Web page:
As they described last year in the journal PNAS Nexus, applying the thin CNC coating on human skin decreased the number of mosquitoes feeding by 80%.

“Combining CNCs with the mosquito repellent indole confirmed its excellent potential as safe and sustainable mosquito prevention,” said Bohbot.

Voignac tells ISRAEL21c that the group is continuing to test the product on the hands of students on campus and is gathering feedback from consumers about the smell and feel of the product before starting final formulation and regulatory approval processes. 

“The paper published last year caught a lot of attention, including from industry leaders,” says Voignac. The inventors are now assessing with the university’s tech-transfer company, Yissum, the best avenue to get the product – and perhaps other related products – into the market. 

Meanwhile, Prof. Philippos Aris Papathanos, head of Hebrew University’s Insect Genetics Lab, is developing new genetic approaches for controlling malaria-carrying mosquitoes. 

8 new weapons in the anti-mosquito arsenal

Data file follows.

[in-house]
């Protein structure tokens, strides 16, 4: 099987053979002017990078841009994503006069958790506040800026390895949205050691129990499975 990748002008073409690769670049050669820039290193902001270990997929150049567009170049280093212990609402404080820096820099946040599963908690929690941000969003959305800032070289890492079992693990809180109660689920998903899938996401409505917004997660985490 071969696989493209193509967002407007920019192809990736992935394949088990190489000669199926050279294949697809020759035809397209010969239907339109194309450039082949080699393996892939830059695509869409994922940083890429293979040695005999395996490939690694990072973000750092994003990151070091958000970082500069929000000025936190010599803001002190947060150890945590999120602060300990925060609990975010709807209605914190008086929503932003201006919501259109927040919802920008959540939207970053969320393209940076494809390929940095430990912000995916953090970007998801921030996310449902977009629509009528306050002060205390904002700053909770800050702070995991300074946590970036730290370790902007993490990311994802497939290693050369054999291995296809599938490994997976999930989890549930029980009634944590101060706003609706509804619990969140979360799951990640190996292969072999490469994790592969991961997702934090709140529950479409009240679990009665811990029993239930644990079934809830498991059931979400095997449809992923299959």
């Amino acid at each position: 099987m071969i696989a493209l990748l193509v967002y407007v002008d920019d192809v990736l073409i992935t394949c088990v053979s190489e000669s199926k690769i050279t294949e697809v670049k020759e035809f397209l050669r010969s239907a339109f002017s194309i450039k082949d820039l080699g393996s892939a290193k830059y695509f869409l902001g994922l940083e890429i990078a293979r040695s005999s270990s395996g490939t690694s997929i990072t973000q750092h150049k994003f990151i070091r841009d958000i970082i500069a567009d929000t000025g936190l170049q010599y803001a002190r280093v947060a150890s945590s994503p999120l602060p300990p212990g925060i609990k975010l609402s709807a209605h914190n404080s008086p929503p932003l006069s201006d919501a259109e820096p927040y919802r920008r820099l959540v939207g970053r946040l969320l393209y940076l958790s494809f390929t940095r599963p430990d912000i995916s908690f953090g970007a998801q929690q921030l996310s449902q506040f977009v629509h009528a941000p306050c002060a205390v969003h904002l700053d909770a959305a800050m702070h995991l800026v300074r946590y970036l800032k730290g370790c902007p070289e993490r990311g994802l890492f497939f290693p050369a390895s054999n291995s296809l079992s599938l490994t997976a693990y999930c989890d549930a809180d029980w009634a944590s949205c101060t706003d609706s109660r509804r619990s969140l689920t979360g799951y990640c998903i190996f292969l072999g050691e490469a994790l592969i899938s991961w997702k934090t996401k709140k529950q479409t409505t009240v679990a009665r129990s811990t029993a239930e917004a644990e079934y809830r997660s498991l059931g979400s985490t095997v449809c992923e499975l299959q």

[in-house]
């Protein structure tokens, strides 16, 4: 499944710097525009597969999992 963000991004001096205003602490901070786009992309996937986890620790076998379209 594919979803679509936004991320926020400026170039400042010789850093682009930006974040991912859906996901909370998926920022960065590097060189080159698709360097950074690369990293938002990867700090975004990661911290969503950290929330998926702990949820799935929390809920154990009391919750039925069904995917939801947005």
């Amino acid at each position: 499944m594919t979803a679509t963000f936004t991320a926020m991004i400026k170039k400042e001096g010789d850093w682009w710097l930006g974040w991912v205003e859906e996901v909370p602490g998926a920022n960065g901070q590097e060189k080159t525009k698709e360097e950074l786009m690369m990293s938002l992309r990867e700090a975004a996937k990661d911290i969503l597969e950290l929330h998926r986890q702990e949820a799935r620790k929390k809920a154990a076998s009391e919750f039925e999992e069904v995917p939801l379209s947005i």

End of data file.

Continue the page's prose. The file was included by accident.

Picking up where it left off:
Dr. Philippos Aris Papathanos at Hebrew University. Photo by Bruno Charbit

Papathanos’ lab uses cutting-edge CRISPR technology to modify male malaria mosquitoes’ chromosomes so that they father only male babies. Each baby inherits the altered chromosome. The idea is to lessen the female mosquito population, leading to fewer disease-transmitting bites.

Click here to see his newest published paper on his lab’s experiments, which are still a few years away from proof-of-concept. 

Finally, a study published in February in the Journal of Animal Ecology by University of Haifa researchers reveals the bacteria-sensing mechanism that mosquitoes use to avoid predatory fish when laying their eggs. 

This finding, write researchers Nimrod Shteindel, Yoram Gerchman and Alon Silberbush, “may lead to the development of an ecologically friendly mosquito repellent.”

Targeting mosquito larvae

ZzappMalaria uses artificial intelligence to create a holistic, site-specific snapshot of mosquito-breeding conditions and analysis of those conditions to help fieldworkers manage the eradication of mosquito larvae (babies) in the detected areas.